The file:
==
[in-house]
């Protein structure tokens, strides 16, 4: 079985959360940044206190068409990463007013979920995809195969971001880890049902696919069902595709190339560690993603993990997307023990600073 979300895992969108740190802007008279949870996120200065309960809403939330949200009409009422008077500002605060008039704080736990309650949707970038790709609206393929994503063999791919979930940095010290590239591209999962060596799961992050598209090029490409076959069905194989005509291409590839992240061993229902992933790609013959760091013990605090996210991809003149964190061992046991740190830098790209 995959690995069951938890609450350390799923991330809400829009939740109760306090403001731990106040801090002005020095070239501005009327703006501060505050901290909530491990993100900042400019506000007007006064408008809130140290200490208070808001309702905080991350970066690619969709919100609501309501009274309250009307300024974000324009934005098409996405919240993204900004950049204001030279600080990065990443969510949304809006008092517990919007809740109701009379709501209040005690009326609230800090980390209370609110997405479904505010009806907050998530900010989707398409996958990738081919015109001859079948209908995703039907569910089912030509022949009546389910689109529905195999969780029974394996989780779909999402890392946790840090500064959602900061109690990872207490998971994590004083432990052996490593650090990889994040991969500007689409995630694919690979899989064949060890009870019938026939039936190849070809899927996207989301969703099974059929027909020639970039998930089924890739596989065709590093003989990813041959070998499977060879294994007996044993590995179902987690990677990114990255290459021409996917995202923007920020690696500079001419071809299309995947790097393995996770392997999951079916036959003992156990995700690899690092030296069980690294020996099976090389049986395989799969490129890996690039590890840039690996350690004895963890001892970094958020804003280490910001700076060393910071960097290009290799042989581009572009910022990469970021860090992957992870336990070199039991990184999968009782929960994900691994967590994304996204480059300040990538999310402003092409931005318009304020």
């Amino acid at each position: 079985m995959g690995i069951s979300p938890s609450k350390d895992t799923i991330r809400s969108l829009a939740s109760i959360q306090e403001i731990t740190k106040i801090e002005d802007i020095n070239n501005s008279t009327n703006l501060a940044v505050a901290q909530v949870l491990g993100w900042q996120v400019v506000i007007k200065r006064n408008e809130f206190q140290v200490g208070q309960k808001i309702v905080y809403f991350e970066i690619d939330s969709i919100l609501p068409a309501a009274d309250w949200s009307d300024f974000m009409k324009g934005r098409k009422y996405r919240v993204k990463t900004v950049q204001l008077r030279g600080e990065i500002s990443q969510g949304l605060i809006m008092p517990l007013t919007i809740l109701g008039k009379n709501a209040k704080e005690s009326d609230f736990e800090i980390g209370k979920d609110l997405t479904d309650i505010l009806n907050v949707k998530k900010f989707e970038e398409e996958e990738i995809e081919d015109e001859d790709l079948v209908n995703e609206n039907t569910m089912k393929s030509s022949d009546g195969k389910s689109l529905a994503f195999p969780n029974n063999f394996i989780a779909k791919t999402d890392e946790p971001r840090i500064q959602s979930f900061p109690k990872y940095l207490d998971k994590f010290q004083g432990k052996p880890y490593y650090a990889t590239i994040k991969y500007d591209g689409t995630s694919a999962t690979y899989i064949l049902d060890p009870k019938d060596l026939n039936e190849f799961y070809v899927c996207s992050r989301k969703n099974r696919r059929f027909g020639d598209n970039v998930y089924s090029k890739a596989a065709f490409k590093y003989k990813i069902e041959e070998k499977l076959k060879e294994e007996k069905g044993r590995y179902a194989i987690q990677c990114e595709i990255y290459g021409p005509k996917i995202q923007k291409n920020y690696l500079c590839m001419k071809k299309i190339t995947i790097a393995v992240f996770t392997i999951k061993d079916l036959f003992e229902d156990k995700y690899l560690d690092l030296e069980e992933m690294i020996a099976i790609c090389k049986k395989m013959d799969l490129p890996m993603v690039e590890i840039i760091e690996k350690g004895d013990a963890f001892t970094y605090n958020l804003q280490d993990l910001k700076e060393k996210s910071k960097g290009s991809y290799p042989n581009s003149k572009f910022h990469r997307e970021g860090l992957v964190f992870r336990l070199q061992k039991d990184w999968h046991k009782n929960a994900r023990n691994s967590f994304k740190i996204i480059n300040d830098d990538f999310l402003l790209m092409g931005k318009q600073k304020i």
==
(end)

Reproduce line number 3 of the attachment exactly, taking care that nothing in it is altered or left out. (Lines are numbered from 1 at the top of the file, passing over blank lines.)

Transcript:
């Amino acid at each position: 079985m995959g690995i069951s979300p938890s609450k350390d895992t799923i991330r809400s969108l829009a939740s109760i959360q306090e403001i731990t740190k106040i801090e002005d802007i020095n070239n501005s008279t009327n703006l501060a940044v505050a901290q909530v949870l491990g993100w900042q996120v400019v506000i007007k200065r006064n408008e809130f206190q140290v200490g208070q309960k808001i309702v905080y809403f991350e970066i690619d939330s969709i919100l609501p068409a309501a009274d309250w949200s009307d300024f974000m009409k324009g934005r098409k009422y996405r919240v993204k990463t900004v950049q204001l008077r030279g600080e990065i500002s990443q969510g949304l605060i809006m008092p517990l007013t919007i809740l109701g008039k009379n709501a209040k704080e005690s009326d609230f736990e800090i980390g209370k979920d609110l997405t479904d309650i505010l009806n907050v949707k998530k900010f989707e970038e398409e996958e990738i995809e081919d015109e001859d790709l079948v209908n995703e609206n039907t569910m089912k393929s030509s022949d009546g195969k389910s689109l529905a994503f195999p969780n029974n063999f394996i989780a779909k791919t999402d890392e946790p971001r840090i500064q959602s979930f900061p109690k990872y940095l207490d998971k994590f010290q004083g432990k052996p880890y490593y650090a990889t590239i994040k991969y500007d591209g689409t995630s694919a999962t690979y899989i064949l049902d060890p009870k019938d060596l026939n039936e190849f799961y070809v899927c996207s992050r989301k969703n099974r696919r059929f027909g020639d598209n970039v998930y089924s090029k890739a596989a065709f490409k590093y003989k990813i069902e041959e070998k499977l076959k060879e294994e007996k069905g044993r590995y179902a194989i987690q990677c990114e595709i990255y290459g021409p005509k996917i995202q923007k291409n920020y690696l500079c590839m001419k071809k299309i190339t995947i790097a393995v992240f996770t392997i999951k061993d079916l036959f003992e229902d156990k995700y690899l560690d690092l030296e069980e992933m690294i020996a099976i790609c090389k049986k395989m013959d799969l490129p890996m993603v690039e590890i840039i760091e690996k350690g004895d013990a963890f001892t970094y605090n958020l804003q280490d993990l910001k700076e060393k996210s910071k960097g290009s991809y290799p042989n581009s003149k572009f910022h990469r997307e970021g860090l992957v964190f992870r336990l070199q061992k039991d990184w999968h046991k009782n929960a994900r023990n691994s967590f994304k740190i996204i480059n300040d830098d990538f999310l402003l790209m092409g931005k318009q600073k304020i």